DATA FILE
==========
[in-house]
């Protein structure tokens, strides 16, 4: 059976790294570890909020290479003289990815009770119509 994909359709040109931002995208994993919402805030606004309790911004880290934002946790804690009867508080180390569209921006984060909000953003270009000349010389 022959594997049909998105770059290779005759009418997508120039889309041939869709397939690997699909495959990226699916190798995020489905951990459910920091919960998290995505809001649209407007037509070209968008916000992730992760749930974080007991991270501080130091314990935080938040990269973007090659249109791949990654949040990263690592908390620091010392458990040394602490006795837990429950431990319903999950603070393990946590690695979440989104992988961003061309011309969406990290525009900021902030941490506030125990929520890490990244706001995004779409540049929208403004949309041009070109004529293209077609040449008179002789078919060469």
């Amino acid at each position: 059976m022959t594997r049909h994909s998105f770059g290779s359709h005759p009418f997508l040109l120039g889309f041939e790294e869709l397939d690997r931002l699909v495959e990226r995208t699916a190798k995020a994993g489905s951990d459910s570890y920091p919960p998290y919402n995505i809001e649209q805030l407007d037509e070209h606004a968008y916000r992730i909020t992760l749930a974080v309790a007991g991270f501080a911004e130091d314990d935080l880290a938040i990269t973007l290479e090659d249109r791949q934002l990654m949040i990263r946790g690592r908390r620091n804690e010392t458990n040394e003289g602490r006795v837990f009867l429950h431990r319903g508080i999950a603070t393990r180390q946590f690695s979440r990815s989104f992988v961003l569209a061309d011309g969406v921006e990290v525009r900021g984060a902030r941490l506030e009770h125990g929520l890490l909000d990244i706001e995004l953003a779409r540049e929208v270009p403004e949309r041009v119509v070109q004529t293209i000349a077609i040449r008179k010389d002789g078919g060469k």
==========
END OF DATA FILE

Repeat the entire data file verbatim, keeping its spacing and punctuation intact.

[in-house]
């Protein structure tokens, strides 16, 4: 059976790294570890909020290479003289990815009770119509 994909359709040109931002995208994993919402805030606004309790911004880290934002946790804690009867508080180390569209921006984060909000953003270009000349010389 022959594997049909998105770059290779005759009418997508120039889309041939869709397939690997699909495959990226699916190798995020489905951990459910920091919960998290995505809001649209407007037509070209968008916000992730992760749930974080007991991270501080130091314990935080938040990269973007090659249109791949990654949040990263690592908390620091010392458990040394602490006795837990429950431990319903999950603070393990946590690695979440989104992988961003061309011309969406990290525009900021902030941490506030125990929520890490990244706001995004779409540049929208403004949309041009070109004529293209077609040449008179002789078919060469």
């Amino acid at each position: 059976m022959t594997r049909h994909s998105f770059g290779s359709h005759p009418f997508l040109l120039g889309f041939e790294e869709l397939d690997r931002l699909v495959e990226r995208t699916a190798k995020a994993g489905s951990d459910s570890y920091p919960p998290y919402n995505i809001e649209q805030l407007d037509e070209h606004a968008y916000r992730i909020t992760l749930a974080v309790a007991g991270f501080a911004e130091d314990d935080l880290a938040i990269t973007l290479e090659d249109r791949q934002l990654m949040i990263r946790g690592r908390r620091n804690e010392t458990n040394e003289g602490r006795v837990f009867l429950h431990r319903g508080i999950a603070t393990r180390q946590f690695s979440r990815s989104f992988v961003l569209a061309d011309g969406v921006e990290v525009r900021g984060a902030r941490l506030e009770h125990g929520l890490l909000d990244i706001e995004l953003a779409r540049e929208v270009p403004e949309r041009v119509v070109q004529t293209i000349a077609i040449r008179k010389d002789g078919g060469k």